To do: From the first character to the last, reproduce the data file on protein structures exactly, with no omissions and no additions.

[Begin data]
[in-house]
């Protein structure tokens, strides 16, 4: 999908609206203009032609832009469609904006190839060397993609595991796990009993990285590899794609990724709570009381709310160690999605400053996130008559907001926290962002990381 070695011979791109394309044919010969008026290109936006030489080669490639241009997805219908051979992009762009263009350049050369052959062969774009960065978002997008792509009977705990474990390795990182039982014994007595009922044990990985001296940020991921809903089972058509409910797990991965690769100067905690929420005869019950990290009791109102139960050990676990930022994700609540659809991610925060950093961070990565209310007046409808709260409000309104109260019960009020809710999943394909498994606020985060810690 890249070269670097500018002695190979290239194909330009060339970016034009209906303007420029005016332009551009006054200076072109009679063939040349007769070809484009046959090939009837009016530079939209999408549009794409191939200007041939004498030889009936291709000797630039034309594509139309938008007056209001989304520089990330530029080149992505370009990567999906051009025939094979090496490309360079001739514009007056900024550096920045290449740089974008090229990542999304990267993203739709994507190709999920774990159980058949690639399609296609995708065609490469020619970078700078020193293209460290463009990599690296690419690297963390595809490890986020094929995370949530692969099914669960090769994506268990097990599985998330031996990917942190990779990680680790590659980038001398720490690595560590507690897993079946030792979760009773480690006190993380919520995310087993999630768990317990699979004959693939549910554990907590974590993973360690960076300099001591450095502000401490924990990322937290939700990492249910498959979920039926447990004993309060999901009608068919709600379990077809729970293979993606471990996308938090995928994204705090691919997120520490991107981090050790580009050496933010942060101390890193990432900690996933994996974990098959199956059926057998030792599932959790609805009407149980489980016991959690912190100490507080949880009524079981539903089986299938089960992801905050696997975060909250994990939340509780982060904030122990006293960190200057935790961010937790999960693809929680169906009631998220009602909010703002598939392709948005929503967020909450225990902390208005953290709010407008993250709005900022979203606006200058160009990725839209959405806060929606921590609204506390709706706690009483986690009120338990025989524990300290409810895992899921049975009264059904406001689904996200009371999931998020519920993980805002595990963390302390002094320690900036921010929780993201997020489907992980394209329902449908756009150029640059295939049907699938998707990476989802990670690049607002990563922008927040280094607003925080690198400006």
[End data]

[in-house]
């Protein structure tokens, strides 16, 4: 999908609206203009032609832009469609904006190839060397993609595991796990009993990285590899794609990724709570009381709310160690999605400053996130008559907001926290962002990381 070695011979791109394309044919010969008026290109936006030489080669490639241009997805219908051979992009762009263009350049050369052959062969774009960065978002997008792509009977705990474990390795990182039982014994007595009922044990990985001296940020991921809903089972058509409910797990991965690769100067905690929420005869019950990290009791109102139960050990676990930022994700609540659809991610925060950093961070990565209310007046409808709260409000309104109260019960009020809710999943394909498994606020985060810690 890249070269670097500018002695190979290239194909330009060339970016034009209906303007420029005016332009551009006054200076072109009679063939040349007769070809484009046959090939009837009016530079939209999408549009794409191939200007041939004498030889009936291709000797630039034309594509139309938008007056209001989304520089990330530029080149992505370009990567999906051009025939094979090496490309360079001739514009007056900024550096920045290449740089974008090229990542999304990267993203739709994507190709999920774990159980058949690639399609296609995708065609490469020619970078700078020193293209460290463009990599690296690419690297963390595809490890986020094929995370949530692969099914669960090769994506268990097990599985998330031996990917942190990779990680680790590659980038001398720490690595560590507690897993079946030792979760009773480690006190993380919520995310087993999630768990317990699979004959693939549910554990907590974590993973360690960076300099001591450095502000401490924990990322937290939700990492249910498959979920039926447990004993309060999901009608068919709600379990077809729970293979993606471990996308938090995928994204705090691919997120520490991107981090050790580009050496933010942060101390890193990432900690996933994996974990098959199956059926057998030792599932959790609805009407149980489980016991959690912190100490507080949880009524079981539903089986299938089960992801905050696997975060909250994990939340509780982060904030122990006293960190200057935790961010937790999960693809929680169906009631998220009602909010703002598939392709948005929503967020909450225990902390208005953290709010407008993250709005900022979203606006200058160009990725839209959405806060929606921590609204506390709706706690009483986690009120338990025989524990300290409810895992899921049975009264059904406001689904996200009371999931998020519920993980805002595990963390302390002094320690900036921010929780993201997020489907992980394209329902449908756009150029640059295939049907699938998707990476989802990670690049607002990563922008927040280094607003925080690198400006």